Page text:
Object Oriented Programming is often described as "data driven", but what does that mean?
For delegates who have been on my Object Oriented courses, I'm reproducing here is a diagram that I develop on the board during the course. And I'm reproducing it with some reluctance, as it's the very development of this diagram - the way the lines go in and it builds up - that help me describe the basic OO principles so powerfully and create "lightbulb moments" for many of our delegates.
Courses that include coverage of the principles of Object Oriented coding include:
Object Oriented Programming in PHP
Perl for larger Projects
Learning to program in Python
and Python Programming
and Learning to Program in Ruby
and Learning to program in Java
and Learning to program in Lua
Just a little
about the diagram ...
When you're designing a program on OO principles, you think about the data first. Say (for example) you are writing a suite of programs to sell articles of clothing, then you'll think first about an article of clothing - what do you need to know / store about each garment, how do you set up a garment in your program, and what pieces of code do you need to set, manipulate and retrieve that information?
Thinking about the data and the accessors needed will lead you towards the specification of a group of pieces of code that work on that data, which you can discuss with your colleagues and work out what's needed now, and what may be needed in the future.
You can then write a program - a test harness - which will both help you validate your design, and will also allow you to test the code that deals with garments when you have written it.
Well thought through, these design methods allow you to come up with a clean, maintainable, extensible design which naturally offers the programmer who calls you code only facilities that will properly work on this type of data, and also offers a natural separation of the internals of how a garment is made and "works" from how it is used. That's the most natural thing in the world - after all, have you ever thought about how those shoes that you're wearing while reading this article were made?
The OO world has its own language - words like "class", "object", "method", "instance" and "constructor" to describe elements of the principles I have described above. Such single word descriptions are both a blessing and a curse - they're very helpful in discussing code with people who know what they mean, but the tend to obscure the OO principles and just how effective they are from newcomers. Some of these words are on the diagram above in a reddish colour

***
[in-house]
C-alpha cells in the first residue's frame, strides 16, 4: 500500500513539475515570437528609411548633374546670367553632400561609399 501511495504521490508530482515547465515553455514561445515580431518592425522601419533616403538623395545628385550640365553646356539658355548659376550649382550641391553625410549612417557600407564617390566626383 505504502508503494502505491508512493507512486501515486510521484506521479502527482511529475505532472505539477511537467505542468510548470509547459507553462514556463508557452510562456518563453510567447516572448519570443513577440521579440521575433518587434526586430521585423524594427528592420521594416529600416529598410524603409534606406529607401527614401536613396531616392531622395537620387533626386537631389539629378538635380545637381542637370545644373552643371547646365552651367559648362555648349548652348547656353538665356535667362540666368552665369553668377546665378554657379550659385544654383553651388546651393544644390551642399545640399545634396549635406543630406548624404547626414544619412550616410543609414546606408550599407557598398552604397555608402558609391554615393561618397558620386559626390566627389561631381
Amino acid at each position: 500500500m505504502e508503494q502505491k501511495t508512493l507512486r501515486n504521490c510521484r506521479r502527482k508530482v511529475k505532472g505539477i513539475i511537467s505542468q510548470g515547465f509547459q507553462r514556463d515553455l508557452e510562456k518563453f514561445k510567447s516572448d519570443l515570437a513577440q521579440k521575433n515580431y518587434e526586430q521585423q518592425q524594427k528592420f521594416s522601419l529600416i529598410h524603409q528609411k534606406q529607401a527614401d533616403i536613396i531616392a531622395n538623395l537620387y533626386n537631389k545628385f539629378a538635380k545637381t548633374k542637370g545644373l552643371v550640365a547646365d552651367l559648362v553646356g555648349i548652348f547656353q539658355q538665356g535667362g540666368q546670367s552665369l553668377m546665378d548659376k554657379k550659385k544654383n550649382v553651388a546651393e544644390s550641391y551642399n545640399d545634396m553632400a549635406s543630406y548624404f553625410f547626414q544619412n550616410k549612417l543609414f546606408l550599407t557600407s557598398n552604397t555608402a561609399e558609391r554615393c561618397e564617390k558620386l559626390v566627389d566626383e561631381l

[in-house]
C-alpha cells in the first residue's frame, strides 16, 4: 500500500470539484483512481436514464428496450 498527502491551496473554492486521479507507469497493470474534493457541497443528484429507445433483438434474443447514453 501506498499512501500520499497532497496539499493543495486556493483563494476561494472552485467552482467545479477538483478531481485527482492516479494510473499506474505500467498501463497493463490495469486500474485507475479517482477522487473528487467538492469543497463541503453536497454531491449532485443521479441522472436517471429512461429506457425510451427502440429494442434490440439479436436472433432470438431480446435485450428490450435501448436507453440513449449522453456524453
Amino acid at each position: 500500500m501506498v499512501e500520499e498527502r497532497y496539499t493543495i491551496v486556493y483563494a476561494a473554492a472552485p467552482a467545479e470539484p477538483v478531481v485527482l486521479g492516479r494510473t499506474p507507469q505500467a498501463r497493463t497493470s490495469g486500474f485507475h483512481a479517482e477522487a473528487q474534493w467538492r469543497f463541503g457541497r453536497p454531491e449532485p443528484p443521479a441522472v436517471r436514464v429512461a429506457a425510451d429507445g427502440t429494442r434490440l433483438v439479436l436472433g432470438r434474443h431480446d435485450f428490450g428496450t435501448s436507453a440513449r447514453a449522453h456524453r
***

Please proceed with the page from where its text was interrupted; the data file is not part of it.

... and you'll see fully how they fit in place when I welcome you on one of the courses listed above ... or on our C / C++ courses
which also cover it in the C++ element, but which I forgot to list earlier. (written 2009-05-11, updated 2009-05-12)
Associated topics are indexed underQ906 - Object Orientation and General technical topics - Object Orientation: Individual Objects 
Spike solution, refactored and reusable, Python - Example - (2013-02-28) 
Naming blocks of code, structures and Object Orientation - efficient coding in manageable chunks - (2012-05-06) 
Moving from scripting to Object Orientation in Python - (2011-09-13) 
Calculation within objects - early, last minute, or cached? - (2010-02-26) 
A first demonstration of OO, including polymorphism - (2009-09-04) 
Cleaning up redundant objects - (2009-05-11) 
Introduction to Object Oriented Programming - (2008-12-06) 
Object Oriented Perl - First Steps - (2008-11-01) 
Learning Object Oriented Principles (and perhaps Java) - (2008-02-17) 
Introduction to Object Oriented Programming - (2005-11-27) 
Bellringing and Programming and Objects and Perl - (2005-02-25)
Some other Articles
Preventing forum spam - checks at sign upBalloon Journey in WiltshireMelksham in picturesApplication design in PHP - multiple step processesBasic OO principlesPHP4 v PHP5 - Object Model DifferenceDesigning a heirarcy of classes - getting inheritance rightWhen should I use OO techniques?In honour of the photograph, I present ... a walk from Reybridge to Lacock